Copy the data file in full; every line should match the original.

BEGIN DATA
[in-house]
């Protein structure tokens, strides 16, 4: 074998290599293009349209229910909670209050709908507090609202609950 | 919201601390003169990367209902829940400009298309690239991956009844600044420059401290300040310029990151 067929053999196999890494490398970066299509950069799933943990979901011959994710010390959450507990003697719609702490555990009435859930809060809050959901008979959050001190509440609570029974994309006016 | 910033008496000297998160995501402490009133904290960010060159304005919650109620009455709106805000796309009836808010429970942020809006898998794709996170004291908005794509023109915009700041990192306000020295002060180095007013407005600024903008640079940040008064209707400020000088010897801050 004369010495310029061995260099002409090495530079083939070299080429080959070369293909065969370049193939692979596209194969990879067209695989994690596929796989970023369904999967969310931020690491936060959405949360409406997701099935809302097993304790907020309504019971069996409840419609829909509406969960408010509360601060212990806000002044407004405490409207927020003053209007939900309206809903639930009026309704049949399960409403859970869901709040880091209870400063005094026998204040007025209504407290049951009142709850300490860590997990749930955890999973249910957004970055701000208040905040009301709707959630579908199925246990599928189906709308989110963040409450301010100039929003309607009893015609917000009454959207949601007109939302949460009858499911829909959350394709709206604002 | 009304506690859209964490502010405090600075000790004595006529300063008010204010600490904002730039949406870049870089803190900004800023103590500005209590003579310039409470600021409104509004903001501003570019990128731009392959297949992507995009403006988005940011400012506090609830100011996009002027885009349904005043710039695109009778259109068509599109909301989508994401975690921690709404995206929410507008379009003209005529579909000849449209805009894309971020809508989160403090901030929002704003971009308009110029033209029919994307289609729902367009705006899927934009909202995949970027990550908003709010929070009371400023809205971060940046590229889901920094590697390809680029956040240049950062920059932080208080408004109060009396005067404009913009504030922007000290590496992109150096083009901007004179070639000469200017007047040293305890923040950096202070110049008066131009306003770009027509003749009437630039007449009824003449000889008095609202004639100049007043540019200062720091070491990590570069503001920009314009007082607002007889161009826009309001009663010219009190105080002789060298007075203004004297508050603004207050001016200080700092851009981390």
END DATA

[in-house]
């Protein structure tokens, strides 16, 4: 074998290599293009349209229910909670209050709908507090609202609950 | 919201601390003169990367209902829940400009298309690239991956009844600044420059401290300040310029990151 067929053999196999890494490398970066299509950069799933943990979901011959994710010390959450507990003697719609702490555990009435859930809060809050959901008979959050001190509440609570029974994309006016 | 910033008496000297998160995501402490009133904290960010060159304005919650109620009455709106805000796309009836808010429970942020809006898998794709996170004291908005794509023109915009700041990192306000020295002060180095007013407005600024903008640079940040008064209707400020000088010897801050 004369010495310029061995260099002409090495530079083939070299080429080959070369293909065969370049193939692979596209194969990879067209695989994690596929796989970023369904999967969310931020690491936060959405949360409406997701099935809302097993304790907020309504019971069996409840419609829909509406969960408010509360601060212990806000002044407004405490409207927020003053209007939900309206809903639930009026309704049949399960409403859970869901709040880091209870400063005094026998204040007025209504407290049951009142709850300490860590997990749930955890999973249910957004970055701000208040905040009301709707959630579908199925246990599928189906709308989110963040409450301010100039929003309607009893015609917000009454959207949601007109939302949460009858499911829909959350394709709206604002 | 009304506690859209964490502010405090600075000790004595006529300063008010204010600490904002730039949406870049870089803190900004800023103590500005209590003579310039409470600021409104509004903001501003570019990128731009392959297949992507995009403006988005940011400012506090609830100011996009002027885009349904005043710039695109009778259109068509599109909301989508994401975690921690709404995206929410507008379009003209005529579909000849449209805009894309971020809508989160403090901030929002704003971009308009110029033209029919994307289609729902367009705006899927934009909202995949970027990550908003709010929070009371400023809205971060940046590229889901920094590697390809680029956040240049950062920059932080208080408004109060009396005067404009913009504030922007000290590496992109150096083009901007004179070639000469200017007047040293305890923040950096202070110049008066131009306003770009027509003749009437630039007449009824003449000889008095609202004639100049007043540019200062720091070491990590570069503001920009314009007082607002007889161009826009309001009663010219009190105080002789060298007075203004004297508050603004207050001016200080700092851009981390």